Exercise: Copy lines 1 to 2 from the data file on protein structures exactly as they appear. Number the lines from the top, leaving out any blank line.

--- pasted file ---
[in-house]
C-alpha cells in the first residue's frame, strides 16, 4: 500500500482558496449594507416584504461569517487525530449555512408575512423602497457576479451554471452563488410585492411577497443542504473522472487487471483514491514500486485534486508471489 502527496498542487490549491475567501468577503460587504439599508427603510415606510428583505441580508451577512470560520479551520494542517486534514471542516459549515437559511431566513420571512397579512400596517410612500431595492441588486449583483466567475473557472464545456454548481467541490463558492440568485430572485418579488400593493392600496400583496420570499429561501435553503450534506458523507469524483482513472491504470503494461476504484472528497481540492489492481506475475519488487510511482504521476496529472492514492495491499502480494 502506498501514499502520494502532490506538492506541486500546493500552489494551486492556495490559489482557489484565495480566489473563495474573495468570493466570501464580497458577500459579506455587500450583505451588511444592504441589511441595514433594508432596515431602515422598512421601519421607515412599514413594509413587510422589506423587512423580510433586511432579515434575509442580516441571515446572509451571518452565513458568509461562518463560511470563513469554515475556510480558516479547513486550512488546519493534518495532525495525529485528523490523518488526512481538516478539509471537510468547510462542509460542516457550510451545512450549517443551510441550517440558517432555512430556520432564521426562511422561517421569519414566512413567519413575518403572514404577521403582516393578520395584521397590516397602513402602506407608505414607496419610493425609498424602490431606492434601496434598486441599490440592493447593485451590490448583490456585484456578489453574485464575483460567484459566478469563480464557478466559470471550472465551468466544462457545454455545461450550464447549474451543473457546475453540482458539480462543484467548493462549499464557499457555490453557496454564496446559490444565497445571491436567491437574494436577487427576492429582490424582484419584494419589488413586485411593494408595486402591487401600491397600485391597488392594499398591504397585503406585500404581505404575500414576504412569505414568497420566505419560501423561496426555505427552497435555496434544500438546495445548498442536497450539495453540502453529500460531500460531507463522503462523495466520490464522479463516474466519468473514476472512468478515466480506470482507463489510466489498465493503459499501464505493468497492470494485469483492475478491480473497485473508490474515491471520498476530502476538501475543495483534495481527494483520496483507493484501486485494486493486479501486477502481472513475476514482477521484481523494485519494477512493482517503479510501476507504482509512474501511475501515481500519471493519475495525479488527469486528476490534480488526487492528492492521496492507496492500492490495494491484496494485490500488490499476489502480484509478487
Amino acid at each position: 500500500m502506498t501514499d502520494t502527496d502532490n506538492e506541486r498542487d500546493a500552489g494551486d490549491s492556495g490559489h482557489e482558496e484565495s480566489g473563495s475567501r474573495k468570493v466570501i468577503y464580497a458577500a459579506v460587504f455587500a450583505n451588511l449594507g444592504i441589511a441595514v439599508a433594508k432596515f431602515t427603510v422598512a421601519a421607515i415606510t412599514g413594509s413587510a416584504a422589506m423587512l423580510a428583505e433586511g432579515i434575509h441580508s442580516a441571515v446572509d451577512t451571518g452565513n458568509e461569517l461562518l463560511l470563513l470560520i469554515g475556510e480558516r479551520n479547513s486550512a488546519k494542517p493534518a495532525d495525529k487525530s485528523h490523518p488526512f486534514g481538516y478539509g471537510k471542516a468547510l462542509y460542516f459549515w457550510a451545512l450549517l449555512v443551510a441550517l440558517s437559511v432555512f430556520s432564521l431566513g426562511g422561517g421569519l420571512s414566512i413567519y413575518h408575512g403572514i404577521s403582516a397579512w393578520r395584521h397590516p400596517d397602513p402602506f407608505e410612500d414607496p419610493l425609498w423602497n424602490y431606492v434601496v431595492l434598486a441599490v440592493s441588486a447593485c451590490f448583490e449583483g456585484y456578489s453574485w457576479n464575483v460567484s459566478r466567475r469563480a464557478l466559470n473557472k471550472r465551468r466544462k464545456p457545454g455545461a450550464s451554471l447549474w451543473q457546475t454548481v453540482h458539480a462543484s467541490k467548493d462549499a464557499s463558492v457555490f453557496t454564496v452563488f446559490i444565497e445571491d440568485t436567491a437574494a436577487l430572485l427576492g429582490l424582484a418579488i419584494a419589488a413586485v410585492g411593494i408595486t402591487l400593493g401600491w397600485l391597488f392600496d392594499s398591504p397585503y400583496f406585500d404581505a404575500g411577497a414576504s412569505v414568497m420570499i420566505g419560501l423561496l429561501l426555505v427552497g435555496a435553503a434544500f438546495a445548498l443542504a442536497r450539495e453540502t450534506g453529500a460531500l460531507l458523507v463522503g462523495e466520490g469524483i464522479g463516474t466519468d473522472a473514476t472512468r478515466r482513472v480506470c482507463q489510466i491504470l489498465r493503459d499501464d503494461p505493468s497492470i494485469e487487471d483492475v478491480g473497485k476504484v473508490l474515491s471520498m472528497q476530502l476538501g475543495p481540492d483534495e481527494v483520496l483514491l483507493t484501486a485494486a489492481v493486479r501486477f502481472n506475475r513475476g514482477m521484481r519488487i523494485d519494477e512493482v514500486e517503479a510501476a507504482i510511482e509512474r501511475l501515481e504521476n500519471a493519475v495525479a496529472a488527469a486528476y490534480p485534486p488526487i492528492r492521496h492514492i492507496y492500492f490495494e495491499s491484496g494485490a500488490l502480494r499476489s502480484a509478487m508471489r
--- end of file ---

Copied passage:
[in-house]
C-alpha cells in the first residue's frame, strides 16, 4: 500500500482558496449594507416584504461569517487525530449555512408575512423602497457576479451554471452563488410585492411577497443542504473522472487487471483514491514500486485534486508471489 502527496498542487490549491475567501468577503460587504439599508427603510415606510428583505441580508451577512470560520479551520494542517486534514471542516459549515437559511431566513420571512397579512400596517410612500431595492441588486449583483466567475473557472464545456454548481467541490463558492440568485430572485418579488400593493392600496400583496420570499429561501435553503450534506458523507469524483482513472491504470503494461476504484472528497481540492489492481506475475519488487510511482504521476496529472492514492495491499502480494 502506498501514499502520494502532490506538492506541486500546493500552489494551486492556495490559489482557489484565495480566489473563495474573495468570493466570501464580497458577500459579506455587500450583505451588511444592504441589511441595514433594508432596515431602515422598512421601519421607515412599514413594509413587510422589506423587512423580510433586511432579515434575509442580516441571515446572509451571518452565513458568509461562518463560511470563513469554515475556510480558516479547513486550512488546519493534518495532525495525529485528523490523518488526512481538516478539509471537510468547510462542509460542516457550510451545512450549517443551510441550517440558517432555512430556520432564521426562511422561517421569519414566512413567519413575518403572514404577521403582516393578520395584521397590516397602513402602506407608505414607496419610493425609498424602490431606492434601496434598486441599490440592493447593485451590490448583490456585484456578489453574485464575483460567484459566478469563480464557478466559470471550472465551468466544462457545454455545461450550464447549474451543473457546475453540482458539480462543484467548493462549499464557499457555490453557496454564496446559490444565497445571491436567491437574494436577487427576492429582490424582484419584494419589488413586485411593494408595486402591487401600491397600485391597488392594499398591504397585503406585500404581505404575500414576504412569505414568497420566505419560501423561496426555505427552497435555496434544500438546495445548498442536497450539495453540502453529500460531500460531507463522503462523495466520490464522479463516474466519468473514476472512468478515466480506470482507463489510466489498465493503459499501464505493468497492470494485469483492475478491480473497485473508490474515491471520498476530502476538501475543495483534495481527494483520496483507493484501486485494486493486479501486477502481472513475476514482477521484481523494485519494477512493482517503479510501476507504482509512474501511475501515481500519471493519475495525479488527469486528476490534480488526487492528492492521496492507496492500492490495494491484496494485490500488490499476489502480484509478487